Transit officials extend free Snowmass-Aspen buses
The Aspen Times
Aspen, CO Colorado
ASPEN ” In the middle of economic turmoil and bad news, local officials have a bit of good news to offer ” the free, all-day bus service between Aspen and Snowmass Village will likely continue at least through the end of September.
That was the consensus Thursday at the Elected Officials Transportation Committee meeting in Aspen, attended by officials from Pitkin County, Snowmass Village and Aspen. The officials agreed in principal to extend the service past its scheduled termination date of June 12.
The free buses have been a successful experiment, according to a presentation to the EOTC by Marc Warner, a Massachusetts transportation consultant. Area business owners like the free service because it encourages more traffic between the two towns, he said.
And riders seemed to appreciate the free service, Warner said, although ridership along the route rose by only about 2 percent between November 27, 2008, the start of the free rides, and now.
Warner maintained that, if the economy had not tanked over the past year ” cutting the number of visitors to the area and, by extension, the pool of potential bus passengers ” ridership might have increased by as much as nearly 16 percent over the same period.
But based on the results of a bus rider survey, Warner recommended the free rides be continued.
The sole dissenter in Thursday’s decision was Pitkin County Commissioner Jack Hatfield. He argued that the EOTC had collectively agreed to not make any more decisions about the free bus service until they had discussed a variety of big-picture issues, including what it would mean to keep paying the roughly $400,000 a year to provide the free service.
“I’m not going to be able to support this,” Hatfield told the others at the table, calling the decision to keep the service going an example of “creeping incrementalism.”
“You may as well just piss all the money away,” he said, referring to the EOTC’s mission of deciding how to spend roughly $1.5 million a year in sales tax revenues dedicated to transportation.
Among the ramifications of that funding, as noted by Hatfield and others, is the amount of money that the EOTC will have available to pay for a new Entrance to Aspen configuration of roads and bridges. Aspen has struggled for years to find a better route into town for Highway 82 than the existing S-curves.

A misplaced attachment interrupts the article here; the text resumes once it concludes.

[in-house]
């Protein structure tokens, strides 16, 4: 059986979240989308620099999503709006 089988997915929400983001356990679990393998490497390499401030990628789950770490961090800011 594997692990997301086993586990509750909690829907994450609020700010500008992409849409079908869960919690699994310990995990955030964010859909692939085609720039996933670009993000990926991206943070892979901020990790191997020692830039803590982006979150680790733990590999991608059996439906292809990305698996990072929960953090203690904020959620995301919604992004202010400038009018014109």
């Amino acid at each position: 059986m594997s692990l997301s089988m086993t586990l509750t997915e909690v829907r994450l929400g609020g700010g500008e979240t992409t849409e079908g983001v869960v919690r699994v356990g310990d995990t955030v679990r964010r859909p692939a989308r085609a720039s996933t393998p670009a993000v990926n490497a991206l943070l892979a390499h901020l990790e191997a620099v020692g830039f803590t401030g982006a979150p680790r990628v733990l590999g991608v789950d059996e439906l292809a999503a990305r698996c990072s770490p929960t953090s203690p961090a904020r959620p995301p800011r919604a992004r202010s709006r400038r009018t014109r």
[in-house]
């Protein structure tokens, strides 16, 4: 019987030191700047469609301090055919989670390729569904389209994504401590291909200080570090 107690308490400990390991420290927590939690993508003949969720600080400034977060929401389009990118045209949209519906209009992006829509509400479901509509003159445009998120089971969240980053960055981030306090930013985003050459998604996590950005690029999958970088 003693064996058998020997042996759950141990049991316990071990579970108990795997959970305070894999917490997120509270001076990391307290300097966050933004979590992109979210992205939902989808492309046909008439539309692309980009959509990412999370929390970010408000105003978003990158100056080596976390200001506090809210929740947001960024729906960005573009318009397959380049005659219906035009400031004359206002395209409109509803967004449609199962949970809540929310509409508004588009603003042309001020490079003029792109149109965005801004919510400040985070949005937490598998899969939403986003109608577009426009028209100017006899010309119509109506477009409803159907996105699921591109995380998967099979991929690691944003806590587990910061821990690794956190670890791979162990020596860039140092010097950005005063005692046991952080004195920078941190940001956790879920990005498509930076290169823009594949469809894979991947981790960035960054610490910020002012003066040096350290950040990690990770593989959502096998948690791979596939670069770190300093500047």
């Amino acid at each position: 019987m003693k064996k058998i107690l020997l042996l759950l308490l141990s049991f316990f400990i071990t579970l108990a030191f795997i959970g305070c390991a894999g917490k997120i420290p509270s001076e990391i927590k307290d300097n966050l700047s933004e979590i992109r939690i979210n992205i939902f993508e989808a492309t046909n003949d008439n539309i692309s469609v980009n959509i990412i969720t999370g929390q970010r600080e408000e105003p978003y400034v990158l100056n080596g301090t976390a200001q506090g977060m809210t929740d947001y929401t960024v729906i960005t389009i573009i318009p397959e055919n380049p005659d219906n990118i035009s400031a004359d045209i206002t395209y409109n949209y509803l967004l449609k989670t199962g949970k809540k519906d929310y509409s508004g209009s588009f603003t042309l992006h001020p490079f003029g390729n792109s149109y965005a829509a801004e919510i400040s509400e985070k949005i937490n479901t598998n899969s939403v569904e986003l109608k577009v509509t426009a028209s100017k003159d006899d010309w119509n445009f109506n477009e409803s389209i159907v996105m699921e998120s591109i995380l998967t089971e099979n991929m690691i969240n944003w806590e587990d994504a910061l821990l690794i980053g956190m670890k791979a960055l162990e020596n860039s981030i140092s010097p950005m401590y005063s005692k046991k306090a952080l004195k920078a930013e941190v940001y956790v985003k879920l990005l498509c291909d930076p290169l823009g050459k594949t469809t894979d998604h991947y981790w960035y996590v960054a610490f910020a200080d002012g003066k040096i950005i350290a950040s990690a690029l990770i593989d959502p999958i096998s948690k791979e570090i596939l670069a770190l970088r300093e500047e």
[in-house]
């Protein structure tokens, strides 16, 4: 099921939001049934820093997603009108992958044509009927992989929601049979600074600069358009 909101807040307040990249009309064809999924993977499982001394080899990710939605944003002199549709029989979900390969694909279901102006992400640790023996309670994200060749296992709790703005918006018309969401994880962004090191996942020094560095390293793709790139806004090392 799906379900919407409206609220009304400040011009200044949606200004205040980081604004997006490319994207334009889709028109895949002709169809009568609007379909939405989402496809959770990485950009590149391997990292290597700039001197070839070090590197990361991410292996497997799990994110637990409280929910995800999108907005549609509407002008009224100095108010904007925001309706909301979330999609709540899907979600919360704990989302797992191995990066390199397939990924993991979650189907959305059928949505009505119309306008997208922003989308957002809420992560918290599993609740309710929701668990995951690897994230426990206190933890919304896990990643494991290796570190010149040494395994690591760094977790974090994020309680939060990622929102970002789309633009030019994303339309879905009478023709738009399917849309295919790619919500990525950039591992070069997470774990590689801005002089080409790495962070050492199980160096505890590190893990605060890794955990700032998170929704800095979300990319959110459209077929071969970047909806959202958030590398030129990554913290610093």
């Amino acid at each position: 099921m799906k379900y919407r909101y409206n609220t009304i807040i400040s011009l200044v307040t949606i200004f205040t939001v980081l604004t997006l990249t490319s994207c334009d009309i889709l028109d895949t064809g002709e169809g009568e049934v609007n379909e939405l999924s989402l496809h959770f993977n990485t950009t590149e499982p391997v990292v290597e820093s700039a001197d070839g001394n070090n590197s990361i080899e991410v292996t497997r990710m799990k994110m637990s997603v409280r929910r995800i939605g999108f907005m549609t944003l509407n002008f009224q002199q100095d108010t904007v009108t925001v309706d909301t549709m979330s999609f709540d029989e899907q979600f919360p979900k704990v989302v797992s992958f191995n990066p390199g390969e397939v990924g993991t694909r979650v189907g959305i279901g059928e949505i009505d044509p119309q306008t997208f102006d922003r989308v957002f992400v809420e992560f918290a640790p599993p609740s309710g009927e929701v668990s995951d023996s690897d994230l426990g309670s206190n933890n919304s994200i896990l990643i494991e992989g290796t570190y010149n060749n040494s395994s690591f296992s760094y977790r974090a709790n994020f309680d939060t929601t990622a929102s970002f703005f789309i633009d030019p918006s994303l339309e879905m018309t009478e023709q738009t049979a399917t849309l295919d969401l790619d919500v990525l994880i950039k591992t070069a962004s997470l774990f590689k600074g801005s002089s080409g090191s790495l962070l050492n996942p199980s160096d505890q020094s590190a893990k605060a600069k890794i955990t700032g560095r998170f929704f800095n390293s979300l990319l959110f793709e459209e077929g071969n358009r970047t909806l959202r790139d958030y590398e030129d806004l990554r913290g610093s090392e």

An environmental impact statement issued by the Colorado Department of Transportation calls for construction of a new highway into town from the Maroon Creek Roundabout, cutting across the Marolt Open Space and connecting directly to Main Street across a new bridge over Castle Creek.
According to a memo prepared by county treasurer Tom Oken, that new configuration, known as CDOT’s “preferred alternative,” would cost anywhere from $50 million to $61 million.
Oken estimated that, if the EOTC continues to pay for the free bus service, it will have the ability to come up with roughly $18 million in 2012 to pay for an Entrance to Aspen project. That sum would include some $13.3 million in bonds and $4.7 million in accumulated EOTC funds.
If the free buses are not paid for out of EOTC funds, Oken estimated, the committee would have roughly $20 million in funding capacity in 2012 to pay for a new entrance to town, still far short of the amount needed.
The only new entrance arrangement that the EOTC could pay for, regardless of funding for the free bus service, would be what is known as the “reversible lanes” option, in which Castle Creek Bridge would be expanded to three lanes, two of which would be reversed to accommodate rush-hour traffic in the morning and evening. That option is estimated to cost nearly $8 million, Oken said.
In addition to agreeing to extend the free service until the end of September, the EOTC members agreed to hold a wide-ranging “vision meeting,” possibly in late August, at which topics such as the free bus service and the committee’s capacity to fund future transportation projects will be high on the agenda.
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